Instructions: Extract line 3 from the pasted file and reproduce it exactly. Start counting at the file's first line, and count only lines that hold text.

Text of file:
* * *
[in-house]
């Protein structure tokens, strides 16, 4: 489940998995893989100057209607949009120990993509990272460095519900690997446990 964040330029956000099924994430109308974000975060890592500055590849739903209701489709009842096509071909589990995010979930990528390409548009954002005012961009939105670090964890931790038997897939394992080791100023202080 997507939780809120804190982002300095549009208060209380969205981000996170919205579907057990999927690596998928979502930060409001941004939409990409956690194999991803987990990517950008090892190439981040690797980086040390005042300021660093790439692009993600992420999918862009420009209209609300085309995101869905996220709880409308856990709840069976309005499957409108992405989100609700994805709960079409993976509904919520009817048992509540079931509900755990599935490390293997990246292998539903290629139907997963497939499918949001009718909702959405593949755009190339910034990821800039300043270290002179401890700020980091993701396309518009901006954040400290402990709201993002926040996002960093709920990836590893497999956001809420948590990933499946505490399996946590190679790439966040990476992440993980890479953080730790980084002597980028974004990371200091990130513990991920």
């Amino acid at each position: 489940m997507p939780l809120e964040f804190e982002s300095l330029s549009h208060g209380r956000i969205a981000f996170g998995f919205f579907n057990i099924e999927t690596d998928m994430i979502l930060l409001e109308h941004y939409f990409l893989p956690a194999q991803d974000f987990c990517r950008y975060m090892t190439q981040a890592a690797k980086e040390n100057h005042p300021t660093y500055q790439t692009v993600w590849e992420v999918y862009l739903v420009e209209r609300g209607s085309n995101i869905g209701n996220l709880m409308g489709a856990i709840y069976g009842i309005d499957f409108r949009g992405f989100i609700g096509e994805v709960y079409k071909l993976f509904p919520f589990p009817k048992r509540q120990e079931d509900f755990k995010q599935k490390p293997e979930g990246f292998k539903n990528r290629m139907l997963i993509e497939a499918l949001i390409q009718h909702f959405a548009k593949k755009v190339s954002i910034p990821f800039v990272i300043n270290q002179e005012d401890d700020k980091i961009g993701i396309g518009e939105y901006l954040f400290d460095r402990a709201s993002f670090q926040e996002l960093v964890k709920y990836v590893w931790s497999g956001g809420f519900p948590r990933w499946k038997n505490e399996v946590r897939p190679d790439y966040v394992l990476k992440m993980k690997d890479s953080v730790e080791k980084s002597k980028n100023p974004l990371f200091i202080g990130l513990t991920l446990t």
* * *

């Amino acid at each position: 489940m997507p939780l809120e964040f804190e982002s300095l330029s549009h208060g209380r956000i969205a981000f996170g998995f919205f579907n057990i099924e999927t690596d998928m994430i979502l930060l409001e109308h941004y939409f990409l893989p956690a194999q991803d974000f987990c990517r950008y975060m090892t190439q981040a890592a690797k980086e040390n100057h005042p300021t660093y500055q790439t692009v993600w590849e992420v999918y862009l739903v420009e209209r609300g209607s085309n995101i869905g209701n996220l709880m409308g489709a856990i709840y069976g009842i309005d499957f409108r949009g992405f989100i609700g096509e994805v709960y079409k071909l993976f509904p919520f589990p009817k048992r509540q120990e079931d509900f755990k995010q599935k490390p293997e979930g990246f292998k539903n990528r290629m139907l997963i993509e497939a499918l949001i390409q009718h909702f959405a548009k593949k755009v190339s954002i910034p990821f800039v990272i300043n270290q002179e005012d401890d700020k980091i961009g993701i396309g518009e939105y901006l954040f400290d460095r402990a709201s993002f670090q926040e996002l960093v964890k709920y990836v590893w931790s497999g956001g809420f519900p948590r990933w499946k038997n505490e399996v946590r897939p190679d790439y966040v394992l990476k992440m993980k690997d890479s953080v730790e080791k980084s002597k980028n100023p974004l990371f200091i202080g990130l513990t991920l446990t």